We wrote this for ourselves – because writing can be a form of reinvention of the self/emergence of the other, and writing together can be a form of solidarity, kinship, and healing. Our silence and moments of silence are the enfleshment of ‘empty’ space which seeks to be generative of the interrogation of all that is (un)said, (dis)allowed, and mis(named) in the dominant script of the heteronormative capitalist colonial Business School and its (ir)rationalities of reproduction. We wrote this for you – not in order to convince you of any particular way of thinking, but as an invitation to listen, (un)learn and open to the other(ed) within and without.
 Aboriginal and Torres Strait Islander people have lived on the continent now known as Australia for over 65,000 years, with more than 500 groups speaking 250 languages and 800 dialects. In recognising that the act of naming is one that reinforces colonial claims to ownership and the legitimacy of state power and control, we take it as our responsibility to engage in a (contingent, partial) refusal of our participation and complicity in such.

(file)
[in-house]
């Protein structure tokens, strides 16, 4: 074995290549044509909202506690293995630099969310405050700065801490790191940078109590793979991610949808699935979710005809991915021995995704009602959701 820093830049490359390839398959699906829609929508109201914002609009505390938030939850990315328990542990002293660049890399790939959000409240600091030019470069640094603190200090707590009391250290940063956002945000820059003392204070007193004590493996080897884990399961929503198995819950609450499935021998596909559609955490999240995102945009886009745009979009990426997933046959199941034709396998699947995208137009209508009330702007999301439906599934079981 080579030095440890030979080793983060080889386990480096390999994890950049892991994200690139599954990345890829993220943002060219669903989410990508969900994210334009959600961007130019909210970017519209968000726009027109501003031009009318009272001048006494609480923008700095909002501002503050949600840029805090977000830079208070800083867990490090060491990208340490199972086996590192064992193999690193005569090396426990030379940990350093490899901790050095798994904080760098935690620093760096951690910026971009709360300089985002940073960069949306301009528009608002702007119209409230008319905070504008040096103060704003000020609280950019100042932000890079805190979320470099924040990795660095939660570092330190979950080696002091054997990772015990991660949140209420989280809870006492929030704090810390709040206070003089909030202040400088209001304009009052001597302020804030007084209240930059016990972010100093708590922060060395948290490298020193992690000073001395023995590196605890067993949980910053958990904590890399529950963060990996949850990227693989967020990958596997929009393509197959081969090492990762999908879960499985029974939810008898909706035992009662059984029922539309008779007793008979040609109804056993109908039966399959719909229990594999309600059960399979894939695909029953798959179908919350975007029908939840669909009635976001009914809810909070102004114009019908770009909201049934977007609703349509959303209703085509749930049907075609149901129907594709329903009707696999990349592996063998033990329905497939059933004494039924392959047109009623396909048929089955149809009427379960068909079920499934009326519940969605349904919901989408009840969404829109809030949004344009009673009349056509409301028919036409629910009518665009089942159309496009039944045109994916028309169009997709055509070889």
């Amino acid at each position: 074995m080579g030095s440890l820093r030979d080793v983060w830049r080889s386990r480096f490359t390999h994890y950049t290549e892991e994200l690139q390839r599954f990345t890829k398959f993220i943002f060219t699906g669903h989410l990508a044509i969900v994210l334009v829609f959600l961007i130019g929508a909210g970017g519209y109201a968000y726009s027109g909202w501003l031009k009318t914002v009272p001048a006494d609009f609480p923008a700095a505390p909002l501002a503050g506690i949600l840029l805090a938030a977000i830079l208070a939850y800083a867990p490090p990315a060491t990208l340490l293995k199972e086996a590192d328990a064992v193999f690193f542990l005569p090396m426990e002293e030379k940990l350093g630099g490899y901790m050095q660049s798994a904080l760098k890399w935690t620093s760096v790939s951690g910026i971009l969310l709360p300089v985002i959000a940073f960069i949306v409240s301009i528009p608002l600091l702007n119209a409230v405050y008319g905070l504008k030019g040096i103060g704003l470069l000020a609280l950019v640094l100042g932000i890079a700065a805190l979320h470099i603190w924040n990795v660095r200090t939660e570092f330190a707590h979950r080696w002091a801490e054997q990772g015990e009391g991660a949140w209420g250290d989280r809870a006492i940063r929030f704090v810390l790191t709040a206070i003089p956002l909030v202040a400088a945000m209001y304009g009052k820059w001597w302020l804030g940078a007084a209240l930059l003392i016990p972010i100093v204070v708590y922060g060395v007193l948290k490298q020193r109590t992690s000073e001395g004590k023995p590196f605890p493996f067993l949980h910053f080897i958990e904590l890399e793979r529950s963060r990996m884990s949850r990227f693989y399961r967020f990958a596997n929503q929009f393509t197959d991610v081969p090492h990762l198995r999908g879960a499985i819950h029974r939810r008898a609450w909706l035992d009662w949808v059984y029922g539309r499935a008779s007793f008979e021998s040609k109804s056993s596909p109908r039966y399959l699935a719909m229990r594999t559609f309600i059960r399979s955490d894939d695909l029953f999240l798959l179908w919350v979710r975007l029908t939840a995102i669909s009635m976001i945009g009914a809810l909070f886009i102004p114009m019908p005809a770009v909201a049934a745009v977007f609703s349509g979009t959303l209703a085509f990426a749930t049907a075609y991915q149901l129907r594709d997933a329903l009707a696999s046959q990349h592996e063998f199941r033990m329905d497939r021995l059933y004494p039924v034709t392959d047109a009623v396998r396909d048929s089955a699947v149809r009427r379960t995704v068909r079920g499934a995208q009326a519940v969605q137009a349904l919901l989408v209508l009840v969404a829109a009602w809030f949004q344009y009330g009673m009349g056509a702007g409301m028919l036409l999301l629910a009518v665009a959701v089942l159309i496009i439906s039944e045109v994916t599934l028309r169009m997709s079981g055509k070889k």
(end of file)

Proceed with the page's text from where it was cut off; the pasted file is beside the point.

It is fruitful here to think with/dwell in the ideas/reflections offered by Ruth (2017) as regards refusal to occupy and use (the office/university) space as prescribed; or those of playful affirmative critique of encounters, disruptions and laughter developed by Turner et al. (2017); or the ideas of self-care and slow encounters offered by Motta and Amsler (2019) in their work about becoming mother and scholar otherwise.
 As I was editing my poem, I was going to keep her small, and semi-hiding, and then I thought f*** it I am still (in) hiding. I added that spaces between the lines, breathed and took up space, surrendered into a spaciousness of the (im)possibility of my passing.